Desperately Seeking Satisfaction, part 2 (Ecclesiastes 6:7-12)

Last week we introduced a man who had “wealth, possessions, and honor,” who “a hundred children” and lived “a thousand years twice over,” and who could not enjoy it.  Unlike the man in Ecclesiastes 5:18-20, God did not give this man “the power to enjoy them” (v. 1), rather someone else did, and therefore this man believes it would have been better not to have been born.

Clearly, like us all, he is seeking contentment and joy, satisfaction and fulfillment, but was not finding it.

Again, listen to the sad litany in Ecclesiastes 6:

Listen to the sad words contained in Ecclesiastes 6:

1 There is an evil that I have seen under the sun, and it lies heavy on mankind: 2 a man to whom God gives wealth, possessions, and honor, so that he lacks nothing of all that he desires, yet God does not give him power to enjoy them, but a stranger enjoys them. This is vanity; it is a grievous evil3 If a man fathers a hundred children and lives many years, so that the days of his years are many, but his soul is not satisfied with life’s good things, and he also has no burial, I say that a stillborn child is better off than he. 4 For it comes in vanity and goes in darkness, and in darkness its name is covered. 5 Moreover, it has not seen the sun or known anything, yet it finds rest rather than he. 6 Even though he should live a thousand years twice over, yet enjoy no good–do not all go to the one place? 7 All the toil of man is for his mouth, yet his appetite is not satisfied8 For what advantage has the wise man over the fool? And what does the poor man have who knows how to conduct himself before the living? 9 Better is the sight of the eyes than the wandering of the appetite: this also is vanity and a striving after wind. 10 Whatever has come to be has already been named, and it is known what man is, and that he is not able to dispute with one stronger than he. 11 The more words, the more vanity, and what is the advantage to man? 12 For who knows what is good for man while he lives the few days of his vain life, which he passes like a shadow?  For who can tell man what will be after him under the sun?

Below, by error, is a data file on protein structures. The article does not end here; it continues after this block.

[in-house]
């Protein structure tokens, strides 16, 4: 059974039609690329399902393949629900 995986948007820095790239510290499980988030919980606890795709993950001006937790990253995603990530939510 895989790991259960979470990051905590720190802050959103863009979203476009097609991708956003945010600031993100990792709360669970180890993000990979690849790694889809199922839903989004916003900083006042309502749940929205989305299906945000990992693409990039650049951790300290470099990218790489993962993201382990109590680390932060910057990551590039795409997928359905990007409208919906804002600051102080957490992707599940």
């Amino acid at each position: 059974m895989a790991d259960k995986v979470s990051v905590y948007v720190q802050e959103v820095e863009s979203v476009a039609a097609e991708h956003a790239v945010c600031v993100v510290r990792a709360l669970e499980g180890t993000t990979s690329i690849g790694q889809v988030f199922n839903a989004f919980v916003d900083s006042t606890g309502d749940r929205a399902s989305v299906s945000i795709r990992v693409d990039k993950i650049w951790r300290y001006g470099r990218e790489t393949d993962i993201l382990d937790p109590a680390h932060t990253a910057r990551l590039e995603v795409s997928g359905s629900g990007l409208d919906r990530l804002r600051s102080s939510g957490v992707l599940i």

Last week we noticed that unless God grants the gift of enjoyment (5:18-20), that man can enjoy great riches and still feel disappointed with life, considering it “a grievous evil” and “vanity” (6:2).  Today we will look at the reality that again, unless God grants the gift of enjoyment, all our labors will not satisfy either.